Description: One of the important branches of government and vital to the community, police agencies are organizations that have high usage rates of information technology systems since they are in the intelligence sector and thus have information incentives. Not only can information technologies develop intra- and inter-relationships of law enforcement agencies, but they also improve the efficiency and effectiveness of the police officers and agencies without adding additional costs. Thus, identifying the factors that influence the police officers' adoption of information technology can help predict and determine how information technology will contribute to the social organization of policing in terms of effectiveness and efficiency gains. A research framework was developed by integrating three different models, theory of planned behavior (TPB), technology acceptance theory (TAM), and diffusion of innovation theory (DOI) while adding two other factors, facility and voluntariness, to better determine the factors affecting the implementation and adoption of the POLNET software system used by the Turkish National Police (TNP). The integrated model used in this study covers not only basic technology acceptance factors, but also the factors related to policing. It also attempts to account for the factors of cultural differences by considering the important aspects of Turkish culture. A cross sectional survey was conducted among TNP officers using the POLNET system. The LISREL 8.5® analysis for the hypothesized model resulted in a good model fit; 13 of the 15 hypotheses were supported.
Date: August 2007
Creator: Yalcinkaya, Ramazan
Partner: UNT Libraries

Modeling the Role of Boundary Spanners-in-Practice in the Nondeterministic Model of Engineering Design Activity

Description: Boundary spanners-in-practice are individuals who inhabit more than one social world and bring overlapping place perspectives to bear on the function(s) performed within and across each world. Different from nominated boundary spanners, they are practitioners responsible for the 'translation' of each small world's perspectives thereby increasing collaboration effectiveness to permit the small worlds to work synergistically. The literature on Knowledge Management (KM) has emphasized the organizational importance of individuals performing boundary spanning roles by resolving cross-cultural and cross-organizational knowledge system conflicts helping teams pursue common goals through creation of "joint fields" - a third dimension that is co-jointly developed between the two fields or dimensions that the boundary spanner works to bridge. The Copeland and O'Connor Nondeterministic Model of Engineering Design Activity was utilized as the foundation to develop models of communication mechanics and dynamics when multiple simultaneous interactions of the single nondeterministic user model, the BSIP and two Subject Matter Experts (SMEs), engage during design activity in the Problem-Solving Space. The Problem-Solving Space defines the path through the volumes of plausible answers or 'solution spaces' that will satisfice the problem presented to the BSIP and SMEs. Further model refinement was performed to represent expertise seeking behaviors and the physical and mental models constructed by boundary spanners-in-practice during knowledge domain mapping. This was performed by mapping the three levels of communication complexity (transfer, translation and transformation) to each knowledge boundary (syntactic, semantic and pragmatic) that must be bridged during knowledge domain mapping.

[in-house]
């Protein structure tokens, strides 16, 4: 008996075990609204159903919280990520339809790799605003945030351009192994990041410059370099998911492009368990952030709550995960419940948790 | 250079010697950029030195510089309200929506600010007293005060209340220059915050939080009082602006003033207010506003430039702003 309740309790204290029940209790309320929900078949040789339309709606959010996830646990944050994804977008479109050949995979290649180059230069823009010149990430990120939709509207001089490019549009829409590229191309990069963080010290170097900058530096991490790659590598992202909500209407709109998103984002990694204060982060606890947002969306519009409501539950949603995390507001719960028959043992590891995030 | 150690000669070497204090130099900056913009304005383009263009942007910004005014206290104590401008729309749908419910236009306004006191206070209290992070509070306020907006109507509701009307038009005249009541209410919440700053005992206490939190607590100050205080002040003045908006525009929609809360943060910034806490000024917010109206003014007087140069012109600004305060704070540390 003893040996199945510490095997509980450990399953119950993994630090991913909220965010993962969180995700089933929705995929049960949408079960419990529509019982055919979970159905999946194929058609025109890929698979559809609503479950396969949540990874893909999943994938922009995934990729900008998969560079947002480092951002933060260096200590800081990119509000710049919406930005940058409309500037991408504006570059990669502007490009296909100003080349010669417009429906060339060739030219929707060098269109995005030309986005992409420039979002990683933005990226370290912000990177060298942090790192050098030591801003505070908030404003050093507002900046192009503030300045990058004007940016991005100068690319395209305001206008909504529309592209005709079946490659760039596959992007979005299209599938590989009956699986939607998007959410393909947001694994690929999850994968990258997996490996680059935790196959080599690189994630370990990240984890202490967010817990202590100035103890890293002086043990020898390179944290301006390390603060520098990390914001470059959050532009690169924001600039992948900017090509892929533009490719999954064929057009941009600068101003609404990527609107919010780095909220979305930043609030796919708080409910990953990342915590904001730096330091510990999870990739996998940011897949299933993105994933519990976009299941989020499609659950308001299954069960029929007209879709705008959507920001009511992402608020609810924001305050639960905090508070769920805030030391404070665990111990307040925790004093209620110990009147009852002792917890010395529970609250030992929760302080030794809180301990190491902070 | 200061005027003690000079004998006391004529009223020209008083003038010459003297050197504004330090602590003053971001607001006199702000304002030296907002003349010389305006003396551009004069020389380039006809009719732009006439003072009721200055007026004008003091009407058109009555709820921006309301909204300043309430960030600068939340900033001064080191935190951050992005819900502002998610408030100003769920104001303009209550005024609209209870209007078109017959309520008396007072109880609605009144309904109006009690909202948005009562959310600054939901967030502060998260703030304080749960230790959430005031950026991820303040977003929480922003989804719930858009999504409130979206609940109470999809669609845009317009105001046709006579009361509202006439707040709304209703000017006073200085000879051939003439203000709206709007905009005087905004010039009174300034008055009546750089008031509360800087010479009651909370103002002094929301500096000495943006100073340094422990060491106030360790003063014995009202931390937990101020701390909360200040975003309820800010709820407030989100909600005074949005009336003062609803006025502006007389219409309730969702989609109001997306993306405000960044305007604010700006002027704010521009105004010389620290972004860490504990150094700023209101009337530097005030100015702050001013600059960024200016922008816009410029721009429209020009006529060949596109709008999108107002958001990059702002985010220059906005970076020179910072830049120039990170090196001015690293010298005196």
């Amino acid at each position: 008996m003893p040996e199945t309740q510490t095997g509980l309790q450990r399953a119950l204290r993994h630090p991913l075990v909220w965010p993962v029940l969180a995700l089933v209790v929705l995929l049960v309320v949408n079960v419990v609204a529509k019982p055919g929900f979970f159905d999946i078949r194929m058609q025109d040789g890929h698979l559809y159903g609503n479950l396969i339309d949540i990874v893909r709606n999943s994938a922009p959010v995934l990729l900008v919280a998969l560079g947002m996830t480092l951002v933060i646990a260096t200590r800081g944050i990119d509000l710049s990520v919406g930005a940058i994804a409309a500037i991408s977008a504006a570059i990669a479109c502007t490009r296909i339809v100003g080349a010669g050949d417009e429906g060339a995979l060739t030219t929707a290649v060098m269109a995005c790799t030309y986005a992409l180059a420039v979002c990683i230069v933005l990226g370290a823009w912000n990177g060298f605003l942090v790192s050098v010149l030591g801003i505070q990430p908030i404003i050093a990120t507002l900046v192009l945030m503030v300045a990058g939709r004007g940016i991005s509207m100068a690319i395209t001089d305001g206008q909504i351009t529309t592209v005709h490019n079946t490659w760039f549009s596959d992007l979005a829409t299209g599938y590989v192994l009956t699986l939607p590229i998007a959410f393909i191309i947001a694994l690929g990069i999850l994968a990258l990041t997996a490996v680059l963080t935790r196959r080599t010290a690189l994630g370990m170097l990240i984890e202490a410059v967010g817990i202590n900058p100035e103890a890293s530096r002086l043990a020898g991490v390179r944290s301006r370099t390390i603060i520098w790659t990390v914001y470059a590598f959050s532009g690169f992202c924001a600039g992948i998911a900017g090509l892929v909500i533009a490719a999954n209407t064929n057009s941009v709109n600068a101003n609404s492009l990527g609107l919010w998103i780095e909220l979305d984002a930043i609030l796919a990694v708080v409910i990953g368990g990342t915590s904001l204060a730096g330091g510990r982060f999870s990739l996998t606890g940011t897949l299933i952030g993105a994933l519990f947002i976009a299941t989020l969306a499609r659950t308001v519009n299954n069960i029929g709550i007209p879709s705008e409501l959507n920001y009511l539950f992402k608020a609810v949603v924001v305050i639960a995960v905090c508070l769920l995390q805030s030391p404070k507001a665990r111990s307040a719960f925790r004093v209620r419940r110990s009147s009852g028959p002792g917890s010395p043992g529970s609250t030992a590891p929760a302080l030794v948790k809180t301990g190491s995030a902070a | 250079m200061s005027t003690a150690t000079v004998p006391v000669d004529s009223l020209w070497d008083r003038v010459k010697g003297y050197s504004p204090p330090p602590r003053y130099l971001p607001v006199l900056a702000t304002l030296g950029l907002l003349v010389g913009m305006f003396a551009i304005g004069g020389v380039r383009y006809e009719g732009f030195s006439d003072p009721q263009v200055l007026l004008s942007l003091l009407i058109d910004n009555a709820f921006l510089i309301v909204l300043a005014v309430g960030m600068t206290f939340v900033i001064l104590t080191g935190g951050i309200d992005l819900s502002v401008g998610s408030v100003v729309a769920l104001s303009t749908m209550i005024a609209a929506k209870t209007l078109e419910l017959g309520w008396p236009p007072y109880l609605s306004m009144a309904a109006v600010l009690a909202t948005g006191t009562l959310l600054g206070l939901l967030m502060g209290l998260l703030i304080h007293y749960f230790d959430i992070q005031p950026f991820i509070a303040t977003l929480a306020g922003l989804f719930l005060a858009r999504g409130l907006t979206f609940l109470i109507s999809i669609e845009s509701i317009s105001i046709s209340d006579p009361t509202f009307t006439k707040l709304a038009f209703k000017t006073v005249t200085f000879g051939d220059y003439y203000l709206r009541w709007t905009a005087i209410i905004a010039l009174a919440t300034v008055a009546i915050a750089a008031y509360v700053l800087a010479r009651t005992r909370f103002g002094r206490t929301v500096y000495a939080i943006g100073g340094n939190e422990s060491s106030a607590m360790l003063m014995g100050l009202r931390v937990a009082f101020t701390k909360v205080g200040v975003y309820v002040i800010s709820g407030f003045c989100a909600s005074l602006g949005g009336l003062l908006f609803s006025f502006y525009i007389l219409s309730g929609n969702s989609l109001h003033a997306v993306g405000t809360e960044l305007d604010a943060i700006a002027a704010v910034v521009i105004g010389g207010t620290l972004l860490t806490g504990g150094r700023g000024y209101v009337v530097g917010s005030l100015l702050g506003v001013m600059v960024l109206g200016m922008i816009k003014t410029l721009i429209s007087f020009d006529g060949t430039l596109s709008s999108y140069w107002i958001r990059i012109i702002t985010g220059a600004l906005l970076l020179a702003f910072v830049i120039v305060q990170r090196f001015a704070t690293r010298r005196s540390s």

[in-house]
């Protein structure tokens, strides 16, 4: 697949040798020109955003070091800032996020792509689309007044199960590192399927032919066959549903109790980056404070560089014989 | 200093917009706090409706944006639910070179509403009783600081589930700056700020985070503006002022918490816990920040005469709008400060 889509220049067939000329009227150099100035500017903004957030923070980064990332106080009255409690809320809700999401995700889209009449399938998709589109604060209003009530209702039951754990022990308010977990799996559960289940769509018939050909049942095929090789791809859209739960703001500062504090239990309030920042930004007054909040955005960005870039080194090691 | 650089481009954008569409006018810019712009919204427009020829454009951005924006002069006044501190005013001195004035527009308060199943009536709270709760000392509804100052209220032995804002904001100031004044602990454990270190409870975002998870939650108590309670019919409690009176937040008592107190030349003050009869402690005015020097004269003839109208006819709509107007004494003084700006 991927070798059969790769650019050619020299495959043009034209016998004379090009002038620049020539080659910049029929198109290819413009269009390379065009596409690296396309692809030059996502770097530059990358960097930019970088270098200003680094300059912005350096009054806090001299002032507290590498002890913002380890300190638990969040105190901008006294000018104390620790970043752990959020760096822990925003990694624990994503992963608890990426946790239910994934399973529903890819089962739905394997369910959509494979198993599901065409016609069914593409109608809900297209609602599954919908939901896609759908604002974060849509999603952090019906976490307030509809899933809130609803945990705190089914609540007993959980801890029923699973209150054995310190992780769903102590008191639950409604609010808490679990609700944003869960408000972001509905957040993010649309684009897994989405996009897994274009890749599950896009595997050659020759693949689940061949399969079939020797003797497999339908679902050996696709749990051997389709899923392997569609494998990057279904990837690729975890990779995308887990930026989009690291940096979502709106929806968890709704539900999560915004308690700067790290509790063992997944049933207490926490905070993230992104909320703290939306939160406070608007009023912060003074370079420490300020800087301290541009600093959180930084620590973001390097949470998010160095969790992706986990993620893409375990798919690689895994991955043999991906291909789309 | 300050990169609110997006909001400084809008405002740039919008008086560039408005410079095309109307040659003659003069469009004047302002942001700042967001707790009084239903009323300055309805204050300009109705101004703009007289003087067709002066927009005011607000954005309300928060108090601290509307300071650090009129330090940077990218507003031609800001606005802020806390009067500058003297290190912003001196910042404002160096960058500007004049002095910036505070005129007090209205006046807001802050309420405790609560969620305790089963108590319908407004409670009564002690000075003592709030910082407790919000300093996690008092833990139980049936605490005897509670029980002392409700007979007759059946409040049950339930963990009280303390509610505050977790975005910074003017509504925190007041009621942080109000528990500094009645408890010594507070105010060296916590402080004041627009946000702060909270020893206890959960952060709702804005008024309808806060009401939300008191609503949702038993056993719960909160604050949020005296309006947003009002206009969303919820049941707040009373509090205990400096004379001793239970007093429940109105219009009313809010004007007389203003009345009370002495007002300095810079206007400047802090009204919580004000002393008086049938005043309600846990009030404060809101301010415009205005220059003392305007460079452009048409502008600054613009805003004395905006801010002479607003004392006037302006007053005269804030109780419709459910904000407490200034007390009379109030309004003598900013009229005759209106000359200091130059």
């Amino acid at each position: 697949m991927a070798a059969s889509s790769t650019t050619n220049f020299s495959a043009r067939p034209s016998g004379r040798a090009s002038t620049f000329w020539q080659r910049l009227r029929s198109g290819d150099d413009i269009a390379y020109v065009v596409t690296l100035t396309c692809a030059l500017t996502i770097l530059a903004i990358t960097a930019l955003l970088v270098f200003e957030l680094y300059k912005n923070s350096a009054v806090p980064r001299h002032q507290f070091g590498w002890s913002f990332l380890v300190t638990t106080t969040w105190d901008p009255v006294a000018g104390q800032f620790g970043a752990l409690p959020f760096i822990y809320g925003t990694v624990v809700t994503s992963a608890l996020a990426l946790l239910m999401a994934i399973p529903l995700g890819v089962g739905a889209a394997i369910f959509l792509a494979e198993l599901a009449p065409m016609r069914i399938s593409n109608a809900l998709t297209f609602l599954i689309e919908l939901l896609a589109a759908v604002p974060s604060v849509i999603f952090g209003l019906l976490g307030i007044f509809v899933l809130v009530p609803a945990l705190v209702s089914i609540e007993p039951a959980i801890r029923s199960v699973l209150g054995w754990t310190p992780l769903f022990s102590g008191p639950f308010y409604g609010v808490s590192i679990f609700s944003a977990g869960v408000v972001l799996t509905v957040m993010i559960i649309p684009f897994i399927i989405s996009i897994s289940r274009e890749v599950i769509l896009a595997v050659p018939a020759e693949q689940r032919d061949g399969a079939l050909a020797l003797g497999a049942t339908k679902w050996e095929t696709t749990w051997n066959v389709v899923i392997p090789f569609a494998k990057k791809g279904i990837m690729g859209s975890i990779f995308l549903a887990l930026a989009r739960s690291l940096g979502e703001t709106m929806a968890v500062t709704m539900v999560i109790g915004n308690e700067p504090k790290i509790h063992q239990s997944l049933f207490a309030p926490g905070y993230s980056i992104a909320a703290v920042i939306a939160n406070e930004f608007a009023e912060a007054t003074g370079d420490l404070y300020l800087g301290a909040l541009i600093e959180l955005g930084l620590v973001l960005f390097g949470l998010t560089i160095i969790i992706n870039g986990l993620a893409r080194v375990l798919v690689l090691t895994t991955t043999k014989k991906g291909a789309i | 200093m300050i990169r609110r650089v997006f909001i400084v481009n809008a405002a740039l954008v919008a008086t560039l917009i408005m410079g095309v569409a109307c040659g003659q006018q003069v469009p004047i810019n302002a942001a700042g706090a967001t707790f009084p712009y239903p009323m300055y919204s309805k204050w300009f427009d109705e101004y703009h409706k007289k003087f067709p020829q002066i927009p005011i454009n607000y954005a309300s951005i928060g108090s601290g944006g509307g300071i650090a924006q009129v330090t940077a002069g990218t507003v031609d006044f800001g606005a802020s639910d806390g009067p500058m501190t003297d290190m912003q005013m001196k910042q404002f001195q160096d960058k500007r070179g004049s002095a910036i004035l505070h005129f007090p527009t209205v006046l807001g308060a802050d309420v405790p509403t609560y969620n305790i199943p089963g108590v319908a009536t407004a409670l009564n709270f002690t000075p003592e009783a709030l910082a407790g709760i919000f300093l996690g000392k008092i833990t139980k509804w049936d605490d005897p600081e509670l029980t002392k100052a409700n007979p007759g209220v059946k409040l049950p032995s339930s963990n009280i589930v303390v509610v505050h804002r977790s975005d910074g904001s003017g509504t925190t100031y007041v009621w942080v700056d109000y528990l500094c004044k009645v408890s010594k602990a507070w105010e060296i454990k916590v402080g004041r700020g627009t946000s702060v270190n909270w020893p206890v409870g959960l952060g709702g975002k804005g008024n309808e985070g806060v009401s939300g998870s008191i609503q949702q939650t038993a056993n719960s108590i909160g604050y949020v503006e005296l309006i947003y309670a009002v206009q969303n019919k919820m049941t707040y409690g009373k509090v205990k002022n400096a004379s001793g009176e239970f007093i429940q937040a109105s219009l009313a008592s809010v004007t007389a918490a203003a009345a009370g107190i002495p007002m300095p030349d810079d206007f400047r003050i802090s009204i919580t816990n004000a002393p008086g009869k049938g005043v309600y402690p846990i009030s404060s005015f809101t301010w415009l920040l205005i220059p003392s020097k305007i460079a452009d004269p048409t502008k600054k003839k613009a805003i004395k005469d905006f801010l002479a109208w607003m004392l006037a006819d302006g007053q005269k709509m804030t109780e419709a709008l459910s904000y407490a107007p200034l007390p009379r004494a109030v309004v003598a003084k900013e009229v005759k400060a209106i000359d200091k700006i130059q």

Date: December 2015
Creator: Linkins, Kathy L.
Partner: UNT Libraries